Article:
How Homebuyer takes a people-first approach to mortgage lending
Buying a home is one of the bigger decisions most people make in their lives. It’s a challenging process that can be daunting even for those who have invested time into research and preparation. But for first-time home buyers, it can be even more intimidating. Who should you trust? Where can you find a good rate? Where should you start? These are the kinds of questions Cincinnati startup Homebuyer wants to help answer while guiding people looking for a home.
“Homebuyer is a mortgage lender made for first-time buyers,” said founder Dan Green. “Other mortgage lenders are trying to be all things to all people; they take transactions where they can get them. That’s the business: maximizing transactions. But first-time home buyers are a different group of consumers with different and specific questions and needs that don’t always fit into the traditional mortgage model. We’re building a technology-forward company specifically to help this overlooked segment of the market.”
Green is a software developer who spent 17 years in mortgage lending. During his time in the industry, he watched as the dynamics of the industry changed. The 2.5 million first-time home buyers every year are increasingly looking to the internet and non-traditional resources to learn the ropes and are less attractive to lenders because they require more work and hands-on guidance. That puts people who need the help most at a disadvantage.
“Consumers are doing it themselves; they’re finding homes on websites or apps and searching Google to answer questions like, ‘How much home can I afford?’” Green said. “Eventually, there comes a point where the self-help runs out and you’re frustrated in this no man’s land. A mortgage lender doesn’t want to talk to you because they just want to give you a rate and complete a transaction and a realtor can’t answer your questions. There’s a gap there, especially for first-time buyers who aren’t getting the time or attention they need.”
Using his knowledge of the industry, Green founded The Mortgage Reports in 2004. The blog was designed to help homebuyers and also served as a lead generator for lending companies. It was acquired by Full Beaker in 2014, and Green wanted to keep helping the homebuyers he had gotten to know. He founded Homebuyer to give people personalized mortgage advice using intelligent algorithms that deliver useful, effective content that leads to better help throughout the entire home-buying process.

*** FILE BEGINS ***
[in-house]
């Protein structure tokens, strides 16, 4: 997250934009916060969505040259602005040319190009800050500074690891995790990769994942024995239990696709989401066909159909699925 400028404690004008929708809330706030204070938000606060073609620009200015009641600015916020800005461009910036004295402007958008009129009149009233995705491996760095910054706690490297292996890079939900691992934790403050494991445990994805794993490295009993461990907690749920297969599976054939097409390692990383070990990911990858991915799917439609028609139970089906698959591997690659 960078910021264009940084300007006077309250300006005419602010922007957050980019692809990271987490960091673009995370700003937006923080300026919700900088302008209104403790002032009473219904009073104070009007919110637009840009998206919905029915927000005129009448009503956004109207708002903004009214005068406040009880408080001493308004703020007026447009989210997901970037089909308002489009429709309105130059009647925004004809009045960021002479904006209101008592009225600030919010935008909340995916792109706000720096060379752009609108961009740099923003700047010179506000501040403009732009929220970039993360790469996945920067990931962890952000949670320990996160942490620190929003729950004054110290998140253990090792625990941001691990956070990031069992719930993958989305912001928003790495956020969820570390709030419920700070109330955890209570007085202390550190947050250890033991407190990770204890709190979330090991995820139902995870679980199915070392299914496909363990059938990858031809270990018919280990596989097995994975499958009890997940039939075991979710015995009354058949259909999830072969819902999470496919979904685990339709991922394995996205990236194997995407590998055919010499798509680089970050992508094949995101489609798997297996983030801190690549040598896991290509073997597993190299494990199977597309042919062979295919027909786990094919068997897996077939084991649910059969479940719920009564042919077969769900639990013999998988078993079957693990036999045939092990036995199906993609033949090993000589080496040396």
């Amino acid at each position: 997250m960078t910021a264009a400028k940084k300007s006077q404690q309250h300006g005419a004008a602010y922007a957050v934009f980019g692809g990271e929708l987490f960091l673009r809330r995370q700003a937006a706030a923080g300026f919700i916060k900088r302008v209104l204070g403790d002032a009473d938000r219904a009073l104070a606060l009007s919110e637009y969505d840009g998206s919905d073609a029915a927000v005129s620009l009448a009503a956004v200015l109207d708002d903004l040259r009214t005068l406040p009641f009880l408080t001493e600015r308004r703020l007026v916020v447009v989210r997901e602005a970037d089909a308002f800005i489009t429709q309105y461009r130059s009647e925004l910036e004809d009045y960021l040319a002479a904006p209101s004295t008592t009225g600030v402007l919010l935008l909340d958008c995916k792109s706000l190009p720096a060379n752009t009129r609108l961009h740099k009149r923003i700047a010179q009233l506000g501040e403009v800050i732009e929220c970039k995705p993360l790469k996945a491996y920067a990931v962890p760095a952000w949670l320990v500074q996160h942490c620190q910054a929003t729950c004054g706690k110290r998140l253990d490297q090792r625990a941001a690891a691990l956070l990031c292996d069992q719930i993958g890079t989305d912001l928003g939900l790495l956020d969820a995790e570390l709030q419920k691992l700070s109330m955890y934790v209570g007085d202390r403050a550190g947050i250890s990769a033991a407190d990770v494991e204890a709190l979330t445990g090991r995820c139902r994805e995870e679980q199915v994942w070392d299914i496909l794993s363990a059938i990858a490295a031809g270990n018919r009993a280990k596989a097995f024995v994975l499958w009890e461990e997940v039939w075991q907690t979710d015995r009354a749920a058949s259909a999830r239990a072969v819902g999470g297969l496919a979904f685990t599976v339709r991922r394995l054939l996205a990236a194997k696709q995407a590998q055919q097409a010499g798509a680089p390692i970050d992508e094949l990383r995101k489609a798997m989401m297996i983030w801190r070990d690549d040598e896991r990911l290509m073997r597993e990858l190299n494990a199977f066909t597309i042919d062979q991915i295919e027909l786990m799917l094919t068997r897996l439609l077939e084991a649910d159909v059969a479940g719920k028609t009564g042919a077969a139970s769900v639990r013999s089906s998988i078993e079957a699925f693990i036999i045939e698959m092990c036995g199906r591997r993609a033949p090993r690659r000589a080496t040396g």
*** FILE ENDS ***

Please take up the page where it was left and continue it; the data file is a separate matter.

“I saw the real good we were doing for people when we could help them understand how to take the next step and get into home ownership,” he said. “For many people, home ownership is more than just owning a house; it’s a way to lay down roots and a means to generational wealth. I fell in love with sitting face-to-face with people and seeing their dreams coming to fruition. I wanted to provide this education to people so they could make better decisions.”
The startup recently attracted $1.4 million in investment from a group of private investors in December and has partnered with a federally chartered mortgage bank in May that allows them the backing they need. But Green said the company isn’t focused on fundraising. Instead, the focus is on growing responsibly and offering affordable rates to the demographics they’re trying to help. Unlike lenders who prioritize more lucrative deals, Green wants to remain faithful to the ordinary first-time buyer.
“Lower income families are being overlooked, not because they’re not good customers but because it takes just as much work as it does for a very high-value loan,” Green said. “So we don’t pay our loan officers commission. Our team makes money based on the number of families we’re helping, and that’s at the core of what we’re doing. We’re all focused on the same idea of helping as many families as we can, regardless of who they are.
Homebuyer’s staff is remote and Green has experience and connections all over the country. But he chose to start the new project in Cincinnati because it provided exactly the type of environment he was looking for in a startup. Homebuyer also launched a co-working space in Cincinnati’s OTR neighborhood. Green said it’s a good time to be in the startup game in Ohio.
“This is an incredibly supportive community, and you get out as much as you put in,” he said. “The leadership in the area is very strong and it’s a great culture to build a company. There’s an abundance of talent and it’s capital efficient to build a business here. When you’re getting started, you can really make your dollars go further, and that’s a big deal. So for all those reasons, being in Cincinnati has been terrific.”